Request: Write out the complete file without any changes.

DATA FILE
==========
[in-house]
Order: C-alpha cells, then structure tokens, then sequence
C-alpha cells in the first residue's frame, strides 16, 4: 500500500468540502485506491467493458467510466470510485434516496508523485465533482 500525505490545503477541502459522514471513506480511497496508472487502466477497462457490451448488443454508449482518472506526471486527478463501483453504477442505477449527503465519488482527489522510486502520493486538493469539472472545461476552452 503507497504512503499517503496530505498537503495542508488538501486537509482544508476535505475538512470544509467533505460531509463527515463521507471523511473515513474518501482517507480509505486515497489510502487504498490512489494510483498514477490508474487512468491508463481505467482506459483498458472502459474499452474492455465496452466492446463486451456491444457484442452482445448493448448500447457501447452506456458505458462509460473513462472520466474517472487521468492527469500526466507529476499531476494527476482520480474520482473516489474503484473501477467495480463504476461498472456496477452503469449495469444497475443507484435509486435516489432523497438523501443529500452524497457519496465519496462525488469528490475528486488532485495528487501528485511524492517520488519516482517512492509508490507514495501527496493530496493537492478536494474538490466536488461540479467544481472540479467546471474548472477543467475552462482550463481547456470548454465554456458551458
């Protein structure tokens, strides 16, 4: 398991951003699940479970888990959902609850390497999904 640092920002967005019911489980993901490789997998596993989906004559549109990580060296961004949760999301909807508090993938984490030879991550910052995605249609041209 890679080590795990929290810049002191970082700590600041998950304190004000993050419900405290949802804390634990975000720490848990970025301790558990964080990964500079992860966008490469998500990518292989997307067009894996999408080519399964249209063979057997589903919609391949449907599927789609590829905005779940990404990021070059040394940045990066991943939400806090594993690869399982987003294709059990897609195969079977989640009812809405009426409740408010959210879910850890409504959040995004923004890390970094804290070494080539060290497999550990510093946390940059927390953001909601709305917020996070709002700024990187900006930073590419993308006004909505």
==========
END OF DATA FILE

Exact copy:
[in-house]
Order: C-alpha cells, then structure tokens, then sequence
C-alpha cells in the first residue's frame, strides 16, 4: 500500500468540502485506491467493458467510466470510485434516496508523485465533482 500525505490545503477541502459522514471513506480511497496508472487502466477497462457490451448488443454508449482518472506526471486527478463501483453504477442505477449527503465519488482527489522510486502520493486538493469539472472545461476552452 503507497504512503499517503496530505498537503495542508488538501486537509482544508476535505475538512470544509467533505460531509463527515463521507471523511473515513474518501482517507480509505486515497489510502487504498490512489494510483498514477490508474487512468491508463481505467482506459483498458472502459474499452474492455465496452466492446463486451456491444457484442452482445448493448448500447457501447452506456458505458462509460473513462472520466474517472487521468492527469500526466507529476499531476494527476482520480474520482473516489474503484473501477467495480463504476461498472456496477452503469449495469444497475443507484435509486435516489432523497438523501443529500452524497457519496465519496462525488469528490475528486488532485495528487501528485511524492517520488519516482517512492509508490507514495501527496493530496493537492478536494474538490466536488461540479467544481472540479467546471474548472477543467475552462482550463481547456470548454465554456458551458
């Protein structure tokens, strides 16, 4: 398991951003699940479970888990959902609850390497999904 640092920002967005019911489980993901490789997998596993989906004559549109990580060296961004949760999301909807508090993938984490030879991550910052995605249609041209 890679080590795990929290810049002191970082700590600041998950304190004000993050419900405290949802804390634990975000720490848990970025301790558990964080990964500079992860966008490469998500990518292989997307067009894996999408080519399964249209063979057997589903919609391949449907599927789609590829905005779940990404990021070059040394940045990066991943939400806090594993690869399982987003294709059990897609195969079977989640009812809405009426409740408010959210879910850890409504959040995004923004890390970094804290070494080539060290497999550990510093946390940059927390953001909601709305917020996070709002700024990187900006930073590419993308006004909505």